Hopelessness

By Bindu Adai Mathew

The torrid rains of April are falling.

A flashflood into my emotionally overwrought soul.

Tears fall from my eyes like overfilled buckets,

Like Noah, I watch as the waters rise above my head.

I choke on the hurt and gasp for air,

But unlike Noah, I see no salvation, drowning in my own despair. 

There is nothing.

No God. No hope. Nothing.

Except more rain.

 

I imagine this is what hopelessness feels like. I imagine that possibly this is what the son of Rick Warren, author of the Purpose Driven Life, felt like before he committed suicide in early April.

Depression isn’t prejudiced like we are. It doesn’t pick and choose based on gender, height, or financial status. It doesn’t care if we are Christian or not…even if we’re the child of a famous pastor…depression hits us all. And it can feel overwhelming. At times our depression is the result of a situation and can be temporary. For some, depression can be clinical and an on-going life struggle.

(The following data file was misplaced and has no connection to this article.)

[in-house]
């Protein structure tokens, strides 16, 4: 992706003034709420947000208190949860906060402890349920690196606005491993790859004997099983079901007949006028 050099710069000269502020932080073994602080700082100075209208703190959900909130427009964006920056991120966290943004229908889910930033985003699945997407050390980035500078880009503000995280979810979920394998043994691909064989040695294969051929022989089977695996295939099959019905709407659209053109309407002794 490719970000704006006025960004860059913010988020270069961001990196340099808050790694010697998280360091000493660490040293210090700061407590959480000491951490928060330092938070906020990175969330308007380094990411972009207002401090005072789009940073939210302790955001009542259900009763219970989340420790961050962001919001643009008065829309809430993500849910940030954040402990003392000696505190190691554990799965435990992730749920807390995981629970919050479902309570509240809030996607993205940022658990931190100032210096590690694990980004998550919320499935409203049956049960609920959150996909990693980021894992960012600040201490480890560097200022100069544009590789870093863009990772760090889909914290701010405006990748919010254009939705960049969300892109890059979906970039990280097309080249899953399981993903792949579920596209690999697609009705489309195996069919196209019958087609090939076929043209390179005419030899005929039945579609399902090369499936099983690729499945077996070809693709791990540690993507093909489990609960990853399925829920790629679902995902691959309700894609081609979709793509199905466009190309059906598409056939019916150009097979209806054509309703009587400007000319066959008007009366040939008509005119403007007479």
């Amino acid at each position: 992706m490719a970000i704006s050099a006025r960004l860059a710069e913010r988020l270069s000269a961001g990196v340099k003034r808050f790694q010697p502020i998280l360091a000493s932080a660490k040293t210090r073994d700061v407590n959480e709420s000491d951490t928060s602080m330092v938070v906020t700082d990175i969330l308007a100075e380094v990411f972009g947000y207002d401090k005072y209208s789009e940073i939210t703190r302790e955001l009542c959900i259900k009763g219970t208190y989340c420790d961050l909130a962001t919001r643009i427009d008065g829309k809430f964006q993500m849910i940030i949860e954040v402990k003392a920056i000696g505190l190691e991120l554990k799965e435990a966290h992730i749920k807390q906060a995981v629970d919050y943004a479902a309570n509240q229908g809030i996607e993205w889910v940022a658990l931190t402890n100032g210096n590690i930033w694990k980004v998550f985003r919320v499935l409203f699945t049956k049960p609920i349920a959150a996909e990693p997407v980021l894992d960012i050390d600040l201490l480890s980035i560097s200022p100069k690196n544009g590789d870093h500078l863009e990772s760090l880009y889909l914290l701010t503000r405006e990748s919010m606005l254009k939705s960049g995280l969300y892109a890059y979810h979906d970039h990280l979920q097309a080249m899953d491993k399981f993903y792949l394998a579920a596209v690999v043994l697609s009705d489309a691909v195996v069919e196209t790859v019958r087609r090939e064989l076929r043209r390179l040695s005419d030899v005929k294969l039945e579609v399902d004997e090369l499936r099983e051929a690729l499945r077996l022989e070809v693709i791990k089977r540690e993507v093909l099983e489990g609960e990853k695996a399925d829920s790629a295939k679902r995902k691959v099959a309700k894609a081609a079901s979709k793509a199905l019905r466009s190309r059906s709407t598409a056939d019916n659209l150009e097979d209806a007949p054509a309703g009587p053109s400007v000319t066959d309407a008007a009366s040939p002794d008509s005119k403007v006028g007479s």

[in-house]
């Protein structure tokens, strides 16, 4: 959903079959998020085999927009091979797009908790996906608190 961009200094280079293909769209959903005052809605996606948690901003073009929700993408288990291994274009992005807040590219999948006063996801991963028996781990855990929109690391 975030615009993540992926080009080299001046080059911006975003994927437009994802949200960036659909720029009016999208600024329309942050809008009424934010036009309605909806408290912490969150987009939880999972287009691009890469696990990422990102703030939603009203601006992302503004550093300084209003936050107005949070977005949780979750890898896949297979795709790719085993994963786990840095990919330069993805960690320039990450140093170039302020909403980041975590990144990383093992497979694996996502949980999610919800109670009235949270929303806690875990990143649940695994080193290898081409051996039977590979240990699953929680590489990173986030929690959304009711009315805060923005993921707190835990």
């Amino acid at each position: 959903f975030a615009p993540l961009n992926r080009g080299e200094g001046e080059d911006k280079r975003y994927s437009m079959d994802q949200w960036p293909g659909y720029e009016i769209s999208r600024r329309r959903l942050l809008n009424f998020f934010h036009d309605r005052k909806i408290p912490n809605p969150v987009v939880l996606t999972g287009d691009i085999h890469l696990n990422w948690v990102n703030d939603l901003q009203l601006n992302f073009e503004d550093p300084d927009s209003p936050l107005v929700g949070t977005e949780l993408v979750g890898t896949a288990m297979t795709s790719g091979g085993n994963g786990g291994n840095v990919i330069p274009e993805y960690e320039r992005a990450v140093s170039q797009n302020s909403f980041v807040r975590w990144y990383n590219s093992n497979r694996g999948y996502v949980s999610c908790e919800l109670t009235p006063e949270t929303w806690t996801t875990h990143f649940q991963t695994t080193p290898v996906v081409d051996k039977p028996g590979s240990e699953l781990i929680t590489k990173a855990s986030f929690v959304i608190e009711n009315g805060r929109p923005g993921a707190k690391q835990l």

Most of us are fortunate to rise above the rising waters and find our hope again. And some continue to fight. If you’re fighting depression today, I encourage you to let go of the cloak of shame. Don’t let it prevent you from seeking the help you need, the help you AND your loved ones deserve. Because no matter how hopeless it seems and appears, it is a lie, no matter how real it may seem. With God, we always have hope. And that is something we all need to be reminded of.

 “Weeping may endure for a night, but joy comes in the morning.”  Psalms 30:5

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